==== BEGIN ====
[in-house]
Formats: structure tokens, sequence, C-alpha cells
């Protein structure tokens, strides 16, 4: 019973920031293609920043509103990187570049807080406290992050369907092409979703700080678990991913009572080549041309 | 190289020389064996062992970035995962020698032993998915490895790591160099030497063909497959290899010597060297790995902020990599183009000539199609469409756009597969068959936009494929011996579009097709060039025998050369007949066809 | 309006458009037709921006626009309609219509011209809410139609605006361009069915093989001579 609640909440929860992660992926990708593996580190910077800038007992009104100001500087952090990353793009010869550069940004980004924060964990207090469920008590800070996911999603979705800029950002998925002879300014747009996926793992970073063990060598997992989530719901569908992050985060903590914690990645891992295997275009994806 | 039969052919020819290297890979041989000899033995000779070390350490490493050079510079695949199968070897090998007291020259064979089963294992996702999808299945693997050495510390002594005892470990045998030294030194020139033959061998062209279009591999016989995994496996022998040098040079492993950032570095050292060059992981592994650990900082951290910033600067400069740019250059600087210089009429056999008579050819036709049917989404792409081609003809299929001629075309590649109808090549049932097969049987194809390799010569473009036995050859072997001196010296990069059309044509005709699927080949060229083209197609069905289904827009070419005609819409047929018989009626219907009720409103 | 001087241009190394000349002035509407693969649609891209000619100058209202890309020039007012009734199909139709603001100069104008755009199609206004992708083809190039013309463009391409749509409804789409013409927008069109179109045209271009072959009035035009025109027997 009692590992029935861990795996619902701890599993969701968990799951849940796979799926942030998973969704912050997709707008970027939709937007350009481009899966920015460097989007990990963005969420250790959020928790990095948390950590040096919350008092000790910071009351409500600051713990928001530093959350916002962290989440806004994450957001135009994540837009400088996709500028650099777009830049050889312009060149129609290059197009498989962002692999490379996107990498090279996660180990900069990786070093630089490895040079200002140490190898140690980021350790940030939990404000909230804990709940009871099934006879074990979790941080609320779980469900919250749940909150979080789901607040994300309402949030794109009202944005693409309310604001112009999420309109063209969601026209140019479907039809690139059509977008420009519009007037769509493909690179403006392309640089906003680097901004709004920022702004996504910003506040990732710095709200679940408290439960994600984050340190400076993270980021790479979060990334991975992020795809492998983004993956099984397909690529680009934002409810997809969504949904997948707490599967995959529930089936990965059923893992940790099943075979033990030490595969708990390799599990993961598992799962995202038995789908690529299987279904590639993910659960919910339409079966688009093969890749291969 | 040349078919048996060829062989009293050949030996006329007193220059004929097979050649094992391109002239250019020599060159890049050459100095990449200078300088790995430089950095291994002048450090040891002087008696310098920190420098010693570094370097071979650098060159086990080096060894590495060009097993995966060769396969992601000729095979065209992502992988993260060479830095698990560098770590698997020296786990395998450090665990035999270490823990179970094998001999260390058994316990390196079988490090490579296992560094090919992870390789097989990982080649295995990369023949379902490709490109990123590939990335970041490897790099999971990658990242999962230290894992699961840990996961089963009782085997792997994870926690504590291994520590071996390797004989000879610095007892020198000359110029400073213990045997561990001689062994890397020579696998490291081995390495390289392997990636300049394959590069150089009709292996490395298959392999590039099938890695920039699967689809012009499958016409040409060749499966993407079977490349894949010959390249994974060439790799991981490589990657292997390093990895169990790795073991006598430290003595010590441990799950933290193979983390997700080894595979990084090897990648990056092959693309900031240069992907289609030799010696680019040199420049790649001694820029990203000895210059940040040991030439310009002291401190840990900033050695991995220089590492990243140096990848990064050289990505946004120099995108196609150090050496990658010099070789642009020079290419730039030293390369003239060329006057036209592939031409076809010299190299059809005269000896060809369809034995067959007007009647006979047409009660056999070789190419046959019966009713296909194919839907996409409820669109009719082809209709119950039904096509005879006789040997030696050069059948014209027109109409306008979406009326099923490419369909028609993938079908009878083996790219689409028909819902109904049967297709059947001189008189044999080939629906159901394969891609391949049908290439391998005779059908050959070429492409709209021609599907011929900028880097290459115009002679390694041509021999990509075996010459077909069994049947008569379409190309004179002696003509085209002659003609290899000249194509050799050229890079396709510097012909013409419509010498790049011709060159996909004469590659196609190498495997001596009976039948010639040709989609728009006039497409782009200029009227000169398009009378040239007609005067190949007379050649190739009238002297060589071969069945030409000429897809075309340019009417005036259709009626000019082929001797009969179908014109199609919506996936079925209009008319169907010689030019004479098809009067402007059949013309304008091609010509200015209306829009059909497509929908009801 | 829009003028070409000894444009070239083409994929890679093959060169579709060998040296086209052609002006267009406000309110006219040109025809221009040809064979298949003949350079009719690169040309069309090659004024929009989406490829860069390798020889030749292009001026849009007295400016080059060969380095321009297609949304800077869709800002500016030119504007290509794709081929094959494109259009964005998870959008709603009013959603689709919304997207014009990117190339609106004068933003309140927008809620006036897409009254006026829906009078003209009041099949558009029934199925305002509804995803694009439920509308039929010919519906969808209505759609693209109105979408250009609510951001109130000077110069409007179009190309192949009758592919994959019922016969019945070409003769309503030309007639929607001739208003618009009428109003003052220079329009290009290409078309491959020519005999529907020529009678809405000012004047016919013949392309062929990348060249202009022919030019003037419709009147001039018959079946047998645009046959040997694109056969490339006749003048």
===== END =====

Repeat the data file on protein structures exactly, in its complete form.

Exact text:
[in-house]
Formats: structure tokens, sequence, C-alpha cells
């Protein structure tokens, strides 16, 4: 019973920031293609920043509103990187570049807080406290992050369907092409979703700080678990991913009572080549041309 | 190289020389064996062992970035995962020698032993998915490895790591160099030497063909497959290899010597060297790995902020990599183009000539199609469409756009597969068959936009494929011996579009097709060039025998050369007949066809 | 309006458009037709921006626009309609219509011209809410139609605006361009069915093989001579 609640909440929860992660992926990708593996580190910077800038007992009104100001500087952090990353793009010869550069940004980004924060964990207090469920008590800070996911999603979705800029950002998925002879300014747009996926793992970073063990060598997992989530719901569908992050985060903590914690990645891992295997275009994806 | 039969052919020819290297890979041989000899033995000779070390350490490493050079510079695949199968070897090998007291020259064979089963294992996702999808299945693997050495510390002594005892470990045998030294030194020139033959061998062209279009591999016989995994496996022998040098040079492993950032570095050292060059992981592994650990900082951290910033600067400069740019250059600087210089009429056999008579050819036709049917989404792409081609003809299929001629075309590649109808090549049932097969049987194809390799010569473009036995050859072997001196010296990069059309044509005709699927080949060229083209197609069905289904827009070419005609819409047929018989009626219907009720409103 | 001087241009190394000349002035509407693969649609891209000619100058209202890309020039007012009734199909139709603001100069104008755009199609206004992708083809190039013309463009391409749509409804789409013409927008069109179109045209271009072959009035035009025109027997 009692590992029935861990795996619902701890599993969701968990799951849940796979799926942030998973969704912050997709707008970027939709937007350009481009899966920015460097989007990990963005969420250790959020928790990095948390950590040096919350008092000790910071009351409500600051713990928001530093959350916002962290989440806004994450957001135009994540837009400088996709500028650099777009830049050889312009060149129609290059197009498989962002692999490379996107990498090279996660180990900069990786070093630089490895040079200002140490190898140690980021350790940030939990404000909230804990709940009871099934006879074990979790941080609320779980469900919250749940909150979080789901607040994300309402949030794109009202944005693409309310604001112009999420309109063209969601026209140019479907039809690139059509977008420009519009007037769509493909690179403006392309640089906003680097901004709004920022702004996504910003506040990732710095709200679940408290439960994600984050340190400076993270980021790479979060990334991975992020795809492998983004993956099984397909690529680009934002409810997809969504949904997948707490599967995959529930089936990965059923893992940790099943075979033990030490595969708990390799599990993961598992799962995202038995789908690529299987279904590639993910659960919910339409079966688009093969890749291969 | 040349078919048996060829062989009293050949030996006329007193220059004929097979050649094992391109002239250019020599060159890049050459100095990449200078300088790995430089950095291994002048450090040891002087008696310098920190420098010693570094370097071979650098060159086990080096060894590495060009097993995966060769396969992601000729095979065209992502992988993260060479830095698990560098770590698997020296786990395998450090665990035999270490823990179970094998001999260390058994316990390196079988490090490579296992560094090919992870390789097989990982080649295995990369023949379902490709490109990123590939990335970041490897790099999971990658990242999962230290894992699961840990996961089963009782085997792997994870926690504590291994520590071996390797004989000879610095007892020198000359110029400073213990045997561990001689062994890397020579696998490291081995390495390289392997990636300049394959590069150089009709292996490395298959392999590039099938890695920039699967689809012009499958016409040409060749499966993407079977490349894949010959390249994974060439790799991981490589990657292997390093990895169990790795073991006598430290003595010590441990799950933290193979983390997700080894595979990084090897990648990056092959693309900031240069992907289609030799010696680019040199420049790649001694820029990203000895210059940040040991030439310009002291401190840990900033050695991995220089590492990243140096990848990064050289990505946004120099995108196609150090050496990658010099070789642009020079290419730039030293390369003239060329006057036209592939031409076809010299190299059809005269000896060809369809034995067959007007009647006979047409009660056999070789190419046959019966009713296909194919839907996409409820669109009719082809209709119950039904096509005879006789040997030696050069059948014209027109109409306008979406009326099923490419369909028609993938079908009878083996790219689409028909819902109904049967297709059947001189008189044999080939629906159901394969891609391949049908290439391998005779059908050959070429492409709209021609599907011929900028880097290459115009002679390694041509021999990509075996010459077909069994049947008569379409190309004179002696003509085209002659003609290899000249194509050799050229890079396709510097012909013409419509010498790049011709060159996909004469590659196609190498495997001596009976039948010639040709989609728009006039497409782009200029009227000169398009009378040239007609005067190949007379050649190739009238002297060589071969069945030409000429897809075309340019009417005036259709009626000019082929001797009969179908014109199609919506996936079925209009008319169907010689030019004479098809009067402007059949013309304008091609010509200015209306829009059909497509929908009801 | 829009003028070409000894444009070239083409994929890679093959060169579709060998040296086209052609002006267009406000309110006219040109025809221009040809064979298949003949350079009719690169040309069309090659004024929009989406490829860069390798020889030749292009001026849009007295400016080059060969380095321009297609949304800077869709800002500016030119504007290509794709081929094959494109259009964005998870959008709603009013959603689709919304997207014009990117190339609106004068933003309140927008809620006036897409009254006026829906009078003209009041099949558009029934199925305002509804995803694009439920509308039929010919519906969808209505759609693209109105979408250009609510951001109130000077110069409007179009190309192949009758592919994959019922016969019945070409003769309503030309007639929607001739208003618009009428109003003052220079329009290009290409078309491959020519005999529907020529009678809405000012004047016919013949392309062929990348060249202009022919030019003037419709009147001039018959079946047998645009046959040997694109056969490339006749003048």